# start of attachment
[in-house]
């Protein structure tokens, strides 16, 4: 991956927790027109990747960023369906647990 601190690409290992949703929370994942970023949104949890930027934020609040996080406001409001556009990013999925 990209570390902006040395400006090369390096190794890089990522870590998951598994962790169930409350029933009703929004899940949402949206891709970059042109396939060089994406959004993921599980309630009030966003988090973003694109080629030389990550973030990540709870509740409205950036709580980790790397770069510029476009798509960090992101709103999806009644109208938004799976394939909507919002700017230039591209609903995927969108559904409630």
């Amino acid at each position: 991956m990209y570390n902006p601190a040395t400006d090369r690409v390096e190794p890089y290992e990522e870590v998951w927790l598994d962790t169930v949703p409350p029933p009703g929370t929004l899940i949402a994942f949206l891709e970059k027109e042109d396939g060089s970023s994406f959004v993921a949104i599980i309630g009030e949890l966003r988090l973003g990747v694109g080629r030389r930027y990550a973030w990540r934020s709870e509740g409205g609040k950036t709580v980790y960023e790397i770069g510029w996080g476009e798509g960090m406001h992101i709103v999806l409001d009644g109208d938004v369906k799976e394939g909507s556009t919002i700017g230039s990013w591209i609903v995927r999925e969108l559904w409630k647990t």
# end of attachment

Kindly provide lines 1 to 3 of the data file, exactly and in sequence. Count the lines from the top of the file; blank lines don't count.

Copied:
[in-house]
């Protein structure tokens, strides 16, 4: 991956927790027109990747960023369906647990 601190690409290992949703929370994942970023949104949890930027934020609040996080406001409001556009990013999925 990209570390902006040395400006090369390096190794890089990522870590998951598994962790169930409350029933009703929004899940949402949206891709970059042109396939060089994406959004993921599980309630009030966003988090973003694109080629030389990550973030990540709870509740409205950036709580980790790397770069510029476009798509960090992101709103999806009644109208938004799976394939909507919002700017230039591209609903995927969108559904409630």
């Amino acid at each position: 991956m990209y570390n902006p601190a040395t400006d090369r690409v390096e190794p890089y290992e990522e870590v998951w927790l598994d962790t169930v949703p409350p029933p009703g929370t929004l899940i949402a994942f949206l891709e970059k027109e042109d396939g060089s970023s994406f959004v993921a949104i599980i309630g009030e949890l966003r988090l973003g990747v694109g080629r030389r930027y990550a973030w990540r934020s709870e509740g409205g609040k950036t709580v980790y960023e790397i770069g510029w996080g476009e798509g960090m406001h992101i709103v999806l409001d009644g109208d938004v369906k799976e394939g909507s556009t919002i700017g230039s990013w591209i609903v995927r999925e969108l559904w409630k647990t």